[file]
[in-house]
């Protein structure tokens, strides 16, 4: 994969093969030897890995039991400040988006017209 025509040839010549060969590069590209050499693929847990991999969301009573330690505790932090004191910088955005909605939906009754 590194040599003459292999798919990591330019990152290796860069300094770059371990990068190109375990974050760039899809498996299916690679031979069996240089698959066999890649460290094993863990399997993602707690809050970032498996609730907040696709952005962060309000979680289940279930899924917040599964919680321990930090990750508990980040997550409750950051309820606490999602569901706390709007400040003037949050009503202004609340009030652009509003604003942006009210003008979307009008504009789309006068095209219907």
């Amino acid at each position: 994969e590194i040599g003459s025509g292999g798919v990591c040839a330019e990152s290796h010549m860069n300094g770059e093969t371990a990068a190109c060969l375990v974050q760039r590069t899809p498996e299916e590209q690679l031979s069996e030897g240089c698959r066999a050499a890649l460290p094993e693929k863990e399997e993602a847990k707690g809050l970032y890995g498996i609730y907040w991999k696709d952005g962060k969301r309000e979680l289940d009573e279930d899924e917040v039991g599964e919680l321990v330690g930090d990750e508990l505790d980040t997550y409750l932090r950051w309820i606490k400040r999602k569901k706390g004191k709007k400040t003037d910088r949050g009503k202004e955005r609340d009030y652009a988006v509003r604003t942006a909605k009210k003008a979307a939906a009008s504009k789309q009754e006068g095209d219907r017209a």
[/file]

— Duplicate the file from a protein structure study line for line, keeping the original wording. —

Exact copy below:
[in-house]
């Protein structure tokens, strides 16, 4: 994969093969030897890995039991400040988006017209 025509040839010549060969590069590209050499693929847990991999969301009573330690505790932090004191910088955005909605939906009754 590194040599003459292999798919990591330019990152290796860069300094770059371990990068190109375990974050760039899809498996299916690679031979069996240089698959066999890649460290094993863990399997993602707690809050970032498996609730907040696709952005962060309000979680289940279930899924917040599964919680321990930090990750508990980040997550409750950051309820606490999602569901706390709007400040003037949050009503202004609340009030652009509003604003942006009210003008979307009008504009789309006068095209219907």
């Amino acid at each position: 994969e590194i040599g003459s025509g292999g798919v990591c040839a330019e990152s290796h010549m860069n300094g770059e093969t371990a990068a190109c060969l375990v974050q760039r590069t899809p498996e299916e590209q690679l031979s069996e030897g240089c698959r066999a050499a890649l460290p094993e693929k863990e399997e993602a847990k707690g809050l970032y890995g498996i609730y907040w991999k696709d952005g962060k969301r309000e979680l289940d009573e279930d899924e917040v039991g599964e919680l321990v330690g930090d990750e508990l505790d980040t997550y409750l932090r950051w309820i606490k400040r999602k569901k706390g004191k709007k400040t003037d910088r949050g009503k202004e955005r609340d009030y652009a988006v509003r604003t942006a909605k009210k003008a979307a939906a009008s504009k789309q009754e006068g095209d219907r017209a």